Setting aside past criticism aimed at the EU institutions and common policies, especially migration, the two countries invited the European Commission to make a draft proposal for the next MFF that is “more courageous” than the previous one (2014-2020), approved in the aftermath of the crisis.
At a high-level conference hosted by the Commission, János Lazar, minister of the Hungarian prime minister’s oﬃce said that Budapest is “willing to increase” its contribution to the EU budget.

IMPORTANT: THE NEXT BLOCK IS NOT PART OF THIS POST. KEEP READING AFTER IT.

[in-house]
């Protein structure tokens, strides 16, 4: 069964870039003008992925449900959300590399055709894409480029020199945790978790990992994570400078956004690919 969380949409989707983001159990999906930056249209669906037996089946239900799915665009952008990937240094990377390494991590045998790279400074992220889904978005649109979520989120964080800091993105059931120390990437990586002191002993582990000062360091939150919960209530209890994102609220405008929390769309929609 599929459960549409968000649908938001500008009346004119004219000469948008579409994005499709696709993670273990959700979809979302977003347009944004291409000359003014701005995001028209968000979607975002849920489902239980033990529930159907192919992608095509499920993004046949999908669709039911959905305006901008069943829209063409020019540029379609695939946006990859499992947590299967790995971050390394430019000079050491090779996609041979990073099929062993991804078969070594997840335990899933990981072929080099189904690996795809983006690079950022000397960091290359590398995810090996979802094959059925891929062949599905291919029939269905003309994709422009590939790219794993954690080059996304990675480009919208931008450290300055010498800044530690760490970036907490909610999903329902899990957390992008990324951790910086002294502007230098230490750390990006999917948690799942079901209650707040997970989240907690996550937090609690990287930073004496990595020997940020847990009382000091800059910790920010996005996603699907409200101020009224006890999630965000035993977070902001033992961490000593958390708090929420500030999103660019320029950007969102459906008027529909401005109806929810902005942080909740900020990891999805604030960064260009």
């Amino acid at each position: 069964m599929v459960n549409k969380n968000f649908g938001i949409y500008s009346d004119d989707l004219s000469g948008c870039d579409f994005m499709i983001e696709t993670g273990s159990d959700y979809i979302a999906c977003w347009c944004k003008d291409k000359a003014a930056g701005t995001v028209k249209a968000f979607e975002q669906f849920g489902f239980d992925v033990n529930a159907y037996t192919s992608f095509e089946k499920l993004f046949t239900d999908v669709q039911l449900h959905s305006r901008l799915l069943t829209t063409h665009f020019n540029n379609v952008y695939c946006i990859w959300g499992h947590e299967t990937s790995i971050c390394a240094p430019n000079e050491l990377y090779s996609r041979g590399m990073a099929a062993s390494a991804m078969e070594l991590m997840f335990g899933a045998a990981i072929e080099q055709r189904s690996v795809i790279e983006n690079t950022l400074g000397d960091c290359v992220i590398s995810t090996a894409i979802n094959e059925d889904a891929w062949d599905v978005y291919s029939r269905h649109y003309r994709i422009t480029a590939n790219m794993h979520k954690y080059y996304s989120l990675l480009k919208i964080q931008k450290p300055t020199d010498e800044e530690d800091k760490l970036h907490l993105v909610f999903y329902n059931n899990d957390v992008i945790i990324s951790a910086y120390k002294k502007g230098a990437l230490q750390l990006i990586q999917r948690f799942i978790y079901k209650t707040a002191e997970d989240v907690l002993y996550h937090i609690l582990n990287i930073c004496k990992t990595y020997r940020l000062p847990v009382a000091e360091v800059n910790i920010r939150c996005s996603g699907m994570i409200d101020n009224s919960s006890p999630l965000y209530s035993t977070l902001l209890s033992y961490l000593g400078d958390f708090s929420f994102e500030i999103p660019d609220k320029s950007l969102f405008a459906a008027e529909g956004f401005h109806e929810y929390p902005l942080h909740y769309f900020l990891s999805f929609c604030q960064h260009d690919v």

“We would like to be net contributors,” he repeated.
“We support the Commission’s intention to propose a MFF higher than 1% (of the EU’s GDP),” added Polish Secretary of State for European Affairs Konrad Szymanski.
He added that it would be “the right answer” in light of the financial hole that the UK will leave in the bloc’s coffers after its departure and the new goals Europe will face, including migration.